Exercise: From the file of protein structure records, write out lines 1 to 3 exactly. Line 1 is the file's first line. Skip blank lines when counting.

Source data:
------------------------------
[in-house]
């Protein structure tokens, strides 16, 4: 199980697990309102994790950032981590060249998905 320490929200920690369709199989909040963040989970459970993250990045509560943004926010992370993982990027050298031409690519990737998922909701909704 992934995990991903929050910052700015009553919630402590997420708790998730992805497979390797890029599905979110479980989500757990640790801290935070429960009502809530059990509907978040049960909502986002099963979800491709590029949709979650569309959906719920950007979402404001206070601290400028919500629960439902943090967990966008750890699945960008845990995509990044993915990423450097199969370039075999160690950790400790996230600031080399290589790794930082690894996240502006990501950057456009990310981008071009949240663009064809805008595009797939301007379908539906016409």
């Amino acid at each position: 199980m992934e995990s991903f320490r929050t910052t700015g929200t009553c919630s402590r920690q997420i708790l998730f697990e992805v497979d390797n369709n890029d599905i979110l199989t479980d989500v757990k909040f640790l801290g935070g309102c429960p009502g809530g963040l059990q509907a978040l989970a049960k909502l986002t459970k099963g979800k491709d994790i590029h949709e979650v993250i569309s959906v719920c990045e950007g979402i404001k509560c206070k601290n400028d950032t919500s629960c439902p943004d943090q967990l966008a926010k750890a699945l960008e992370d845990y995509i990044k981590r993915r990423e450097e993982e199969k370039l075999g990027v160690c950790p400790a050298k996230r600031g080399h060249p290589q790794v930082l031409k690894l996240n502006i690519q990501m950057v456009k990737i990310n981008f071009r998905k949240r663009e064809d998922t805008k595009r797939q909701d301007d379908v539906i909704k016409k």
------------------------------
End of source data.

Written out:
[in-house]
């Protein structure tokens, strides 16, 4: 199980697990309102994790950032981590060249998905 320490929200920690369709199989909040963040989970459970993250990045509560943004926010992370993982990027050298031409690519990737998922909701909704 992934995990991903929050910052700015009553919630402590997420708790998730992805497979390797890029599905979110479980989500757990640790801290935070429960009502809530059990509907978040049960909502986002099963979800491709590029949709979650569309959906719920950007979402404001206070601290400028919500629960439902943090967990966008750890699945960008845990995509990044993915990423450097199969370039075999160690950790400790996230600031080399290589790794930082690894996240502006990501950057456009990310981008071009949240663009064809805008595009797939301007379908539906016409």
């Amino acid at each position: 199980m992934e995990s991903f320490r929050t910052t700015g929200t009553c919630s402590r920690q997420i708790l998730f697990e992805v497979d390797n369709n890029d599905i979110l199989t479980d989500v757990k909040f640790l801290g935070g309102c429960p009502g809530g963040l059990q509907a978040l989970a049960k909502l986002t459970k099963g979800k491709d994790i590029h949709e979650v993250i569309s959906v719920c990045e950007g979402i404001k509560c206070k601290n400028d950032t919500s629960c439902p943004d943090q967990l966008a926010k750890a699945l960008e992370d845990y995509i990044k981590r993915r990423e450097e993982e199969k370039l075999g990027v160690c950790p400790a050298k996230r600031g080399h060249p290589q790794v930082l031409k690894l996240n502006i690519q990501m950057v456009k990737i990310n981008f071009r998905k949240r663009e064809d998922t805008k595009r797939q909701d301007d379908v539906i909704k016409k």